Stolen Picasso portrait of Dora Maar found after 20 years
A Dutchman known as the "Indiana Jones of the art world" has found a Picasso painting that was stolen 20 years ago.
Arthur Brand says the portrait was circulated in the Dutch criminal underworld for years after it was taken from a Saudi sheikh's yacht in 1999.
Buste de Femme (Dora Maar) was first painted in 1938, and is now thought to be worth €25m (£21m; $28m).
Dora Maar was Pablo Picasso's lover and muse for seven years. The painting hung in his home until his death in 1973.
Mr Brand hit headlines last year after tracking down a Byzantine mosaic of Saint Mark. It had been taken from a church in Cyprus in the 1970s.
He also won international acclaim in 2015 when he found Hitler's Horses - two bronze statues by Nazi sculptor Joseph Thorak.
The Picasso painting, he told news agency AFP, was circulated for years, "often being used as collateral, popping up in a drug deal here, four years later in an arms deal there".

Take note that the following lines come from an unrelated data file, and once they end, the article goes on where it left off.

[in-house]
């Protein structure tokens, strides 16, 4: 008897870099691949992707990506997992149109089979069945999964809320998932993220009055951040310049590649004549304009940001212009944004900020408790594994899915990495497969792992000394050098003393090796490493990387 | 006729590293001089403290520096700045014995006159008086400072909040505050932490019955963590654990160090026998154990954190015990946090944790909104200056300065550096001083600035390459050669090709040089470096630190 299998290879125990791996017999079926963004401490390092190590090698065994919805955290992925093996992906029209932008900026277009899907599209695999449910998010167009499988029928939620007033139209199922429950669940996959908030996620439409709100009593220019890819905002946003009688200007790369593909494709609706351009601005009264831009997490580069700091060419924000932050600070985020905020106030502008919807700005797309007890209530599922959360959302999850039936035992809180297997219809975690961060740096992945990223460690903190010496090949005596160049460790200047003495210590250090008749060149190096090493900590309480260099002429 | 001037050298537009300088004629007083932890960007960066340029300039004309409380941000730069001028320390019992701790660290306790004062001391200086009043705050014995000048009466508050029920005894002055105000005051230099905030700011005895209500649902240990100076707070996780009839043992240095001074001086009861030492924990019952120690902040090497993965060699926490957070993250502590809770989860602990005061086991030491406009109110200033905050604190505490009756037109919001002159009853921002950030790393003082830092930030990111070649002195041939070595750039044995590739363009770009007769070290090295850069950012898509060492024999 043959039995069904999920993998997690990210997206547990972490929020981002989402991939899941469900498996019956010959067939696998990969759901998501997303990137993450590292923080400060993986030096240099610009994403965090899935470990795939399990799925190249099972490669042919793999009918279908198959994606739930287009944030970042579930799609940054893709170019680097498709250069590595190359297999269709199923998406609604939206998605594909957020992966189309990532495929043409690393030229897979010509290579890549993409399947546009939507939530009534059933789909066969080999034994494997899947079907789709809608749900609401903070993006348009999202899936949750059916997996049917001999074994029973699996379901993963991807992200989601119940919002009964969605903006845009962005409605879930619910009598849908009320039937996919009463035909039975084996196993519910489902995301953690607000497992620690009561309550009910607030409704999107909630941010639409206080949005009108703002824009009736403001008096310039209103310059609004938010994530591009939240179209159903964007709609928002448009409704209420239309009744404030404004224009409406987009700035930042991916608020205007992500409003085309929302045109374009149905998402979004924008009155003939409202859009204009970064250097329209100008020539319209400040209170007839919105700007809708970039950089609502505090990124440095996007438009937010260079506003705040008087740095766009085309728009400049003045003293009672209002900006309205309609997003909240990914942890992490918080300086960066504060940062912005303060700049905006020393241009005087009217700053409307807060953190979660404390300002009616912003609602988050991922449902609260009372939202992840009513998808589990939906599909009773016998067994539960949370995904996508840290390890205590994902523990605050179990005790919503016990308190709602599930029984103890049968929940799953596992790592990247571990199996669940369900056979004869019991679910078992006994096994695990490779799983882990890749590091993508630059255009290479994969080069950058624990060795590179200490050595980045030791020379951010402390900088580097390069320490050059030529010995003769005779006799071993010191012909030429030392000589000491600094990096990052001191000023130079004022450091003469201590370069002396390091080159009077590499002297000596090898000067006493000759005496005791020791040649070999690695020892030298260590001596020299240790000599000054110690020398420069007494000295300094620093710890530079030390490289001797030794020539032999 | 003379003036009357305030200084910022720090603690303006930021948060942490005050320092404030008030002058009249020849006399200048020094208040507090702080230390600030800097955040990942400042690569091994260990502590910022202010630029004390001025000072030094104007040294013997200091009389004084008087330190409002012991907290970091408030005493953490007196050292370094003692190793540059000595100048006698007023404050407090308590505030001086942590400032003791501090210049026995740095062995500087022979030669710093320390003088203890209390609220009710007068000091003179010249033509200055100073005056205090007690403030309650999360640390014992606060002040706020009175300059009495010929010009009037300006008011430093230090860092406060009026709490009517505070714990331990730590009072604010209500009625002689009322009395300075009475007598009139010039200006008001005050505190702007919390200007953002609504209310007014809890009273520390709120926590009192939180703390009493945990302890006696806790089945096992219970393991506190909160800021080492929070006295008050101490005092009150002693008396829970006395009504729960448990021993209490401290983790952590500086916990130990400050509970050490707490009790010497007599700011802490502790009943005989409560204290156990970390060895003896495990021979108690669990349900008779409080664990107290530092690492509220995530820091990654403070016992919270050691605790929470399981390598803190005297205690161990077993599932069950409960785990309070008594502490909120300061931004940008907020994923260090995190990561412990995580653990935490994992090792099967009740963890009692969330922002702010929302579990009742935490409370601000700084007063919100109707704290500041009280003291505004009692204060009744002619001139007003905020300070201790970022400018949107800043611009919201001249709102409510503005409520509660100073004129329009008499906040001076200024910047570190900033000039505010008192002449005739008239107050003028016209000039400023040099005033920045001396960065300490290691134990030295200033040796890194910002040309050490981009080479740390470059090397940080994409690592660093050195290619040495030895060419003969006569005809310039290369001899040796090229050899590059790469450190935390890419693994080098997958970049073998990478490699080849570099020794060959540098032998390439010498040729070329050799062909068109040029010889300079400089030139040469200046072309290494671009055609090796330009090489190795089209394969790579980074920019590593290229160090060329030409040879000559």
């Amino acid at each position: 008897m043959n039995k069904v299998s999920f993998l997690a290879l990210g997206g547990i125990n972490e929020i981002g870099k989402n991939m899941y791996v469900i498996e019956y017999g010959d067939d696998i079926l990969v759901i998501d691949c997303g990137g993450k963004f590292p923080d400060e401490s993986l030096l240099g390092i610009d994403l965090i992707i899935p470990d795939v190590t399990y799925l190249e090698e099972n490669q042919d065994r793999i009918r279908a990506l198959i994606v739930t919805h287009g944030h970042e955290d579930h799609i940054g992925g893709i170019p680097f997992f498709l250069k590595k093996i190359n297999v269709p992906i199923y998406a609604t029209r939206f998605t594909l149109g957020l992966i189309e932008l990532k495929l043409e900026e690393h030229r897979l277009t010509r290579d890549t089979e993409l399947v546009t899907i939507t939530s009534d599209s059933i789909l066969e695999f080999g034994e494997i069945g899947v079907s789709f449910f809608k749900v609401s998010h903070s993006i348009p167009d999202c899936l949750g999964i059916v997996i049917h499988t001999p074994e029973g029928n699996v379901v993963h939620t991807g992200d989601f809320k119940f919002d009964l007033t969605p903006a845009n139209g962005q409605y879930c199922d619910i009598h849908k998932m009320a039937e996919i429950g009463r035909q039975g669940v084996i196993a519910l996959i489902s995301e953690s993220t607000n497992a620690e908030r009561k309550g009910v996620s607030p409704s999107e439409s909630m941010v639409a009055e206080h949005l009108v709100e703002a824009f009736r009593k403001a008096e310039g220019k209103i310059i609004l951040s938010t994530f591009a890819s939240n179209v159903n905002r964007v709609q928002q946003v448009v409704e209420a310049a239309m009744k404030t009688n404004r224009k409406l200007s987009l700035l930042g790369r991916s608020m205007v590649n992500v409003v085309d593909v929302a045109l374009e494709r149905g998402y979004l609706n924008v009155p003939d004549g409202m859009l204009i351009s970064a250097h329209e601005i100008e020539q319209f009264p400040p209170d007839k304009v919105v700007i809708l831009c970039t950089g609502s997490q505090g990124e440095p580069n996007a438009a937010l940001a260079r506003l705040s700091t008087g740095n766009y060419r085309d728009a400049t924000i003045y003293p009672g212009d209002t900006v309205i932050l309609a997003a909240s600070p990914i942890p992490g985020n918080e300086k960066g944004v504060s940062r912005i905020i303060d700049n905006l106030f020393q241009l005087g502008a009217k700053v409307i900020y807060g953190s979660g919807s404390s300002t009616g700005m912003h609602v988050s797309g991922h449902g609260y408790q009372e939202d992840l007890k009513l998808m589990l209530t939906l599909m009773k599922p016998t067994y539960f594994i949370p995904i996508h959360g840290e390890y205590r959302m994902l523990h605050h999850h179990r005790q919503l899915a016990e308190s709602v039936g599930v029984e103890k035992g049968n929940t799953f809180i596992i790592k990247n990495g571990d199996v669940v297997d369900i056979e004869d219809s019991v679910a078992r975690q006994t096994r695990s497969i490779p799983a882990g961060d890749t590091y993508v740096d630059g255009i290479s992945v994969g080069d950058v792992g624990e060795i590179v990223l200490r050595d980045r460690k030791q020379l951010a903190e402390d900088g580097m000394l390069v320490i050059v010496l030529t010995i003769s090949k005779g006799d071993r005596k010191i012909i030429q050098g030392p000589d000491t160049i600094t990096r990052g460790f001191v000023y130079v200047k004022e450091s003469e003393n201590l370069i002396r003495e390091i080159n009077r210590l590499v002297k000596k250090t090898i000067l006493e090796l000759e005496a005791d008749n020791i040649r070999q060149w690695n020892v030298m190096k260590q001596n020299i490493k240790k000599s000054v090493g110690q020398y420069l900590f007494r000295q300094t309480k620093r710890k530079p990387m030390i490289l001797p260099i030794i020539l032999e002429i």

"Everyone assumed it had been destroyed - that's what happens with 90% of all stolen art, because it can't be put on sale," he told Dutch newspaper De Volkskrant, adding that after he recovered the painting, he hung it on his wall for the night "and thoroughly enjoyed it".
How did he find it?
Mr Brand's search for the stolen portrait began in 2015 after he heard that a "Picasso stolen from a ship" was being circulated among criminals in the Netherlands, although he did not know exactly which work it was.
After several years of searching, Mr Brand worked out that the painting was Buste de Femme (Dora Maar) - also known as Portrait of Dora Maar.
Dora Maar, who was born Theodora Markovitch in 1907, was a renowned photographer and artist in her own right. She was in a relationship with Picasso from 1936 to 1943. She died in 1997 at the age of 89.
The painting had been stolen from Coral Island, a luxury yacht belonging to Saudi billionaire Sheikh Abdul Mohsen Abdulmalik Al-Sheikh, while it was anchored in Antibes for refurbishment.
Once he knew exactly which artwork he was looking for, he was able to put out appeals to people who may have inadvertently bought it. Earlier this month, he got a response.
"Two representatives of a Dutch businessman contacted me, saying their client had the painting. He was at his wits' end," he told AFP. "He thought the Picasso was part of a legitimate deal. It turns out the deal was legitimate - the method of payment was not."
They then brought the masterpiece to his flat in Amsterdam, wrapped in a sheet and some black rubbish bags.
Police in France and the Netherlands have said that they will not prosecute the painting's last owner. It is now being held by an insurance company, which will decide what to do next.